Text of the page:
(EDITOR’S NOTE: Over the next year, Idaho Education News will provide in-depth, ongoing coverage of the challenges facing higher education during the coronavirus pandemic. Here’s our latest installment in this project.)
On Wednesday morning, a cluster of House Education Committee Republicans took turns grilling Boise State University President Marlene Tromp over social justice issues.
On Wednesday afternoon, only one Senate Education Committee member went down that road — and almost apologetically. Sen. Carl Crabtree, R-Grangeville, delicately asked Tromp about what Boise State has done to reduce its “perceived emphasis” on social justice.
Tromp was just as delicate. No use of the words “diversity” or “inclusion,” and instead a stated commitment to “fairness” and “equity.” “Our focus as an institution is to teach students how to think, not what to think,” she said.
A pithy soundbite, for sure. But this is one of those times where the questions are more telling than the answers. They hint at the state of the debate over higher education in the Idaho Statehouse.
College and university leaders converged at the Capitol over the past few days for a pandemic version of “Education Week.” As administrators delivered a series of virtual budget pitches and presentations, they talked about the upheaval of 2020 — not just on campus, of course, but in the Statehouse. It was tough to get a higher education budget passed in 2020, Idaho State University President Kevin Satterlee said on multiple occasions, and college and university presidents heard lawmakers loud and clear.
A slight clarification: It was tough to get a higher education budget through the House.
Hardline conservatives killed two versions of the budget. Even as Idaho began reporting its first coronavirus cases — and as legislators scrambled to finish their winter’s work under the darkening cloud of the pandemic — critics said the four-year institutions were spending too much and straying too far from the political mainstream. The budget fashioned into a bludgeon, the impasse continued for several days.
In the end, the House whittled less than $1.2 million from a budget that included more than $628 million in tax dollars, student tuition and fees and endowment dollars.
And once the House finally finished its work, the Senate approved the higher education budget bill unanimously.
This all illustrates the sharp — and longstanding — differences between the two chambers. Historically, the House is more conservative, the Senate more moderate.
The breakdown by political party is a secondary factor, and really, the numbers usually aren’t that different. (This year, Republicans hold a 58-12 advantage in the House and a slightly smaller 28-7 supermajority in the Senate). If anything, the House GOP caucus is more conservative than it was a year ago, as the elections have shifted the balance of power even further to the right. And some House conservatives have clearly shown up in 2021 ready for battle.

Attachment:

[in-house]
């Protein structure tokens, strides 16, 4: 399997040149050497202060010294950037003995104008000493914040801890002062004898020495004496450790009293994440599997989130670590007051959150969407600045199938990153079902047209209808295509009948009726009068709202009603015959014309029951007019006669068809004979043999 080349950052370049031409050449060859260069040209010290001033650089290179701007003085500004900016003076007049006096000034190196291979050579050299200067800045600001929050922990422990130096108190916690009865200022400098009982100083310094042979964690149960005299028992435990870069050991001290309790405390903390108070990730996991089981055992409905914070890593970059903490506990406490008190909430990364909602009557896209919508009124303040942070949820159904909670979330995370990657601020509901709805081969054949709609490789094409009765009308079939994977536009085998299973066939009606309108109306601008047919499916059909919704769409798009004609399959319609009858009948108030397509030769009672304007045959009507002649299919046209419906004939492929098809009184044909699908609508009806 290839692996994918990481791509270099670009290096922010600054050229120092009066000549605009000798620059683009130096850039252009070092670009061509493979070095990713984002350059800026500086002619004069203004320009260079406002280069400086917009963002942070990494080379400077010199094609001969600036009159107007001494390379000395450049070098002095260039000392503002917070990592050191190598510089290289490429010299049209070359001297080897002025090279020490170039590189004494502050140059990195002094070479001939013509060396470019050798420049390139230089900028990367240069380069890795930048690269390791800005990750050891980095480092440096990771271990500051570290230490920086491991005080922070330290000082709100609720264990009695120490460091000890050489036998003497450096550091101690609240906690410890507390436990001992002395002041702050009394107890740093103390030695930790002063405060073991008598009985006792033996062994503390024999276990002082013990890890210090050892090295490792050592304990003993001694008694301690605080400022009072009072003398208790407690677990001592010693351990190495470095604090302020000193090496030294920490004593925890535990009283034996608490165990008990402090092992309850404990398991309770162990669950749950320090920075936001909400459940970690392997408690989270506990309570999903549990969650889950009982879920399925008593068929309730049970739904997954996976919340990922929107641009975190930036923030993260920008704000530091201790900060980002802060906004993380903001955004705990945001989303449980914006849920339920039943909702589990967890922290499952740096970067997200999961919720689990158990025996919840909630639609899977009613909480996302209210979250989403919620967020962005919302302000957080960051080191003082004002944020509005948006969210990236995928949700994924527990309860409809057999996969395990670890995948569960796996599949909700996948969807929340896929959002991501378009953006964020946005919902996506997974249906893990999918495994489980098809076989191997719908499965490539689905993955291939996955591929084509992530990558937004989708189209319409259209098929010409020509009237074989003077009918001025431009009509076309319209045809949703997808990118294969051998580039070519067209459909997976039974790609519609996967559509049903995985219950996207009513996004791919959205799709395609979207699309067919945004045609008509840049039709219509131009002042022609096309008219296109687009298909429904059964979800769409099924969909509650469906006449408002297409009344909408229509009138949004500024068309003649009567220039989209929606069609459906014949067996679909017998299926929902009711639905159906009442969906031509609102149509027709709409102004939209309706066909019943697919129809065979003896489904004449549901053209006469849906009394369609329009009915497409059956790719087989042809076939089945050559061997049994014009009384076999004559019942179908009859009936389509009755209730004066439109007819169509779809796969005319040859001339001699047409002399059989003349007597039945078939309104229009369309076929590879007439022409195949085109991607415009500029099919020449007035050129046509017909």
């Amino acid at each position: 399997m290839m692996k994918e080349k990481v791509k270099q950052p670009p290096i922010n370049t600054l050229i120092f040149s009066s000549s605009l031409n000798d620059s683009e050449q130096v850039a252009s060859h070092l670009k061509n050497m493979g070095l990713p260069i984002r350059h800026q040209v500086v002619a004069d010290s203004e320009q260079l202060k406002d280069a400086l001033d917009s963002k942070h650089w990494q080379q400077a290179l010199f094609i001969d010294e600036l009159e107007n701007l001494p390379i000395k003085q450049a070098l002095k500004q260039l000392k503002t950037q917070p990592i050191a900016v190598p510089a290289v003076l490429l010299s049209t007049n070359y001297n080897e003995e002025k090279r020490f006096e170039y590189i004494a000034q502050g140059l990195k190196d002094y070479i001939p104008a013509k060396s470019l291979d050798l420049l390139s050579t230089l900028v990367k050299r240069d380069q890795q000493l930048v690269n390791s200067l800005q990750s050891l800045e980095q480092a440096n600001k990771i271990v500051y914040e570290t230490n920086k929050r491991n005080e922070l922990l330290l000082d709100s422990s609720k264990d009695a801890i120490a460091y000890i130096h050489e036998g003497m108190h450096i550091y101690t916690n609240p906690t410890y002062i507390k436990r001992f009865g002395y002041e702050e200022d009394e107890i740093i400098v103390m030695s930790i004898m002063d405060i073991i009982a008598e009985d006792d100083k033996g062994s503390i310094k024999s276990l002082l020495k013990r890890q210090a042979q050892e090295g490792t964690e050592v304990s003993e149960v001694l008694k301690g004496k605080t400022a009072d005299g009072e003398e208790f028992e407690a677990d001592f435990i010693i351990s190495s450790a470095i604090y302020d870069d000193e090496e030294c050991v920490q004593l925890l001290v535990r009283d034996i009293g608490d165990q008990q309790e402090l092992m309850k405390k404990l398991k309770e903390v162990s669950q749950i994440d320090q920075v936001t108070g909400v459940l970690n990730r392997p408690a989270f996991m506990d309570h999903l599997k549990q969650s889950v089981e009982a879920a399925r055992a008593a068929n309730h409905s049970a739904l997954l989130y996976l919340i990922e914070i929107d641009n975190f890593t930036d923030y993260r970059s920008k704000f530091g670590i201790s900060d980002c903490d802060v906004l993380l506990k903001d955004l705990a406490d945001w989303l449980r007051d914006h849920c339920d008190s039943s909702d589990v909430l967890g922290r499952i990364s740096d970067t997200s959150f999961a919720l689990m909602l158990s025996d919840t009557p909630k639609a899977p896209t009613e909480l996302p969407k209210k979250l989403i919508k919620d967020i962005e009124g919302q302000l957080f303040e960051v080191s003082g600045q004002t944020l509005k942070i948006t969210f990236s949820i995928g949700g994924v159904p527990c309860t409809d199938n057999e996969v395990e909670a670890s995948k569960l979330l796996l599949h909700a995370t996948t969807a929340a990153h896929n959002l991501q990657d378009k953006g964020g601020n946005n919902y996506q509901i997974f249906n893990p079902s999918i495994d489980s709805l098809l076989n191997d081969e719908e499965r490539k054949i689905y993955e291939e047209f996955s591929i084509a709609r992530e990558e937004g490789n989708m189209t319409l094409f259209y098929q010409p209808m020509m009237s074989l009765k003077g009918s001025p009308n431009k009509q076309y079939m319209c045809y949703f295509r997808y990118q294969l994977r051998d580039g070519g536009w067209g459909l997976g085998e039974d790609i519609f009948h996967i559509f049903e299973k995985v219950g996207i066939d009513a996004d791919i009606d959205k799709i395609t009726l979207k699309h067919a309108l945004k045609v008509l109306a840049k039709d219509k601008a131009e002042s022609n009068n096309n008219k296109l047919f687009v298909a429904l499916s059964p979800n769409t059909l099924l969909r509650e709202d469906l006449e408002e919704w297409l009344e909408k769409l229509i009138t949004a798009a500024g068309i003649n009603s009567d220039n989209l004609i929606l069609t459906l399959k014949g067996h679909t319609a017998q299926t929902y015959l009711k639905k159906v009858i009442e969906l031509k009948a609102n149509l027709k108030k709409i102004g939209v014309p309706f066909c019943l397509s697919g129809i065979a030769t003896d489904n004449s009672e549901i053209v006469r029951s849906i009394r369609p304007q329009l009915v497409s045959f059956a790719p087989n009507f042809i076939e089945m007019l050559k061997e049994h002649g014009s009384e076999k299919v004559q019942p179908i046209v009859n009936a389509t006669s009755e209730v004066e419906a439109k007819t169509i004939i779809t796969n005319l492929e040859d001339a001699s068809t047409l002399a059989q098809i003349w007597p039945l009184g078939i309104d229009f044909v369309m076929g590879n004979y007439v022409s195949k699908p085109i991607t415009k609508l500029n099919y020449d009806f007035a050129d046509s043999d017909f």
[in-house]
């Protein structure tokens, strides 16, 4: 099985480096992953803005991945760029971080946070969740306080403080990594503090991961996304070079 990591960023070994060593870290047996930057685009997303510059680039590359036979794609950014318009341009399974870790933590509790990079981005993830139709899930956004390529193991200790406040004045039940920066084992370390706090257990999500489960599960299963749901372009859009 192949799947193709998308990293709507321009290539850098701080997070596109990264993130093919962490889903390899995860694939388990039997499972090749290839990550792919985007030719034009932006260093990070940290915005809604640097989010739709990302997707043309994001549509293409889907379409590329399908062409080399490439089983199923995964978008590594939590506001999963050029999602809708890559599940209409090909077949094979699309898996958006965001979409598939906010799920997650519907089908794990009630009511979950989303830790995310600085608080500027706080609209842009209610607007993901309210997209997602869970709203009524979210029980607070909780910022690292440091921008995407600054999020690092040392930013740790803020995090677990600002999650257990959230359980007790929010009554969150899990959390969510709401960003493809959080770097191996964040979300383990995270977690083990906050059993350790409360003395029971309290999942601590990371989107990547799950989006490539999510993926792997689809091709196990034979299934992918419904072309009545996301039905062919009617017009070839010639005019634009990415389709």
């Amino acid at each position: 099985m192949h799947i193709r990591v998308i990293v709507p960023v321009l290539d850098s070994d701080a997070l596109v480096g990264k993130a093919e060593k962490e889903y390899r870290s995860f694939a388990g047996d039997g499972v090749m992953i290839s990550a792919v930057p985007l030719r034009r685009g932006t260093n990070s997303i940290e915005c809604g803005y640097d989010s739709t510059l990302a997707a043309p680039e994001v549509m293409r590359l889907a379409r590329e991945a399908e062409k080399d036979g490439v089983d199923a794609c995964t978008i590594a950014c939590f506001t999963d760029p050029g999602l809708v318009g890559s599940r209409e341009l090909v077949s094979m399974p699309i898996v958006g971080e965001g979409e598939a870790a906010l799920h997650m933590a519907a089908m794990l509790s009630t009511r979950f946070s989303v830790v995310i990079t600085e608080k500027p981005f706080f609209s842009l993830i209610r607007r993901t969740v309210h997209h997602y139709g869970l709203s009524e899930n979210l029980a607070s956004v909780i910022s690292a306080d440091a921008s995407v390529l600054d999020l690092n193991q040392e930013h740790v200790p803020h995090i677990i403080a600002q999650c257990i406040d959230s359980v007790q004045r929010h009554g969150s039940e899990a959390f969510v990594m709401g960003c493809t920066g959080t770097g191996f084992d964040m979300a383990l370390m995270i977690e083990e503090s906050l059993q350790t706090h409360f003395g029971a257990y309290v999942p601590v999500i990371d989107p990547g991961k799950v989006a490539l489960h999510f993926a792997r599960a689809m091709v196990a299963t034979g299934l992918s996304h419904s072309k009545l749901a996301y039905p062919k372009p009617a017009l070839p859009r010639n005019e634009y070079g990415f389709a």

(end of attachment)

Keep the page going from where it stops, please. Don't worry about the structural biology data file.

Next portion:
When State Board of Education Executive Director Matt Freeman showed up at House Education for a budget presentation Thursday, he fielded a battery of questions about Gov. Brad Little’s higher education budget recommendations — including a plan to drain a state savings account to offset $14.2 million in coronavirus-related revenue losses.
And when University of Idaho President C. Scott Green made his budget pitch to the Joint Finance-Appropriations Committee Monday, Rep. Priscilla Giddings was ready. Giddings — a White Bird Republican, and one of two House hardliners added to JFAC this year — pressed Green about a Black Lives Matter page on the U of I website, and the College of Engineering’s decision to hire a director of diversity, inclusion and outreach.
Green described the Black Lives Matter page as an attempt to provide a balanced selection of materials on the controversial topic. And he said the engineering diversity director’s salary does not come from state tax dollars, but instead from an Idaho industry that wants to see more women studying the STEM disciplines of science, technology, engineering and math. Green did not identify the donor; on Thursday, College of Engineering Dean Larry Stauffer said Micron Technology was one donor, but alumni were the primary donors.
JFAC will get its turn with Tromp Friday. But since her arrival in Idaho in July 2019, Tromp has been a lightning rod on diversity and inclusion issues. And in December, the Idaho Freedom Foundation co-authored a white paper that decried social justice education at Boise State as “no longer in its infancy,” and urged state leaders the act before the movement grows to maturity.
Among other things, the paper recommends dividing the higher education budget bill by institution, the better to punish a college or university that strays too far into activism. (Which all raises the question: How hard would it be to get the House to sign on to four higher ed budgets?)
No matter. In 2021, one higher education budget bill should be more than enough to generate some fireworks.
The presidents came to the Statehouse, virtually, with a unified message of frugality.
In the wake of the pandemic, state budget cuts and enrollment declines, the four four-year institutions reinvested and reduced spending to the tune of $77.3 million and eliminated 493 positions. “It was not easy, and in some cases it is not sustainable in the long run,” Satterlee told lawmakers. With what was left, he said, the institutions focused on the basics, such as enrollment, reaching out to rural communities, and preparing graduates who will meet industry needs.
In a few weeks, lawmakers will weigh in. If 2021 plays out like 2020, House members are apt to be skeptical, while senators could prove to be sympathetic.
Each week, Kevin Richert writes an analysis on education policy and education politics. Look for it every Thursday.